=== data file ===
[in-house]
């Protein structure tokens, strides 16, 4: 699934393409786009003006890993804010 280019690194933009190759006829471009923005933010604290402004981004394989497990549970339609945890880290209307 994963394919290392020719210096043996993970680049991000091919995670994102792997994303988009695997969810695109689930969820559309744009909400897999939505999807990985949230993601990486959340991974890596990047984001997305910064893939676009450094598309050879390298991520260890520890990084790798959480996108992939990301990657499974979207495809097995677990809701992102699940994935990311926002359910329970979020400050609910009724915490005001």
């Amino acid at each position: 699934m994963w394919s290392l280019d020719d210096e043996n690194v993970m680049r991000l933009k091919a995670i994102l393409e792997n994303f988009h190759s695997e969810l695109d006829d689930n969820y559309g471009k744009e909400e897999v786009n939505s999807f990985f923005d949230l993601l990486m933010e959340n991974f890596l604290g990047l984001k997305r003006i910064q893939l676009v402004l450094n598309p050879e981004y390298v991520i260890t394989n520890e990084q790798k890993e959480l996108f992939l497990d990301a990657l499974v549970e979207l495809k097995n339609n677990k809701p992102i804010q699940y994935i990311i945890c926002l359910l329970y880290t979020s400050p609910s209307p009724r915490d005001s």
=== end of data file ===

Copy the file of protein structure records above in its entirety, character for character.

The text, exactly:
[in-house]
């Protein structure tokens, strides 16, 4: 699934393409786009003006890993804010 280019690194933009190759006829471009923005933010604290402004981004394989497990549970339609945890880290209307 994963394919290392020719210096043996993970680049991000091919995670994102792997994303988009695997969810695109689930969820559309744009909400897999939505999807990985949230993601990486959340991974890596990047984001997305910064893939676009450094598309050879390298991520260890520890990084790798959480996108992939990301990657499974979207495809097995677990809701992102699940994935990311926002359910329970979020400050609910009724915490005001």
């Amino acid at each position: 699934m994963w394919s290392l280019d020719d210096e043996n690194v993970m680049r991000l933009k091919a995670i994102l393409e792997n994303f988009h190759s695997e969810l695109d006829d689930n969820y559309g471009k744009e909400e897999v786009n939505s999807f990985f923005d949230l993601l990486m933010e959340n991974f890596l604290g990047l984001k997305r003006i910064q893939l676009v402004l450094n598309p050879e981004y390298v991520i260890t394989n520890e990084q790798k890993e959480l996108f992939l497990d990301a990657l499974v549970e979207l495809k097995n339609n677990k809701p992102i804010q699940y994935i990311i945890c926002l359910l329970y880290t979020s400050p609910s209307p009724r915490d005001s």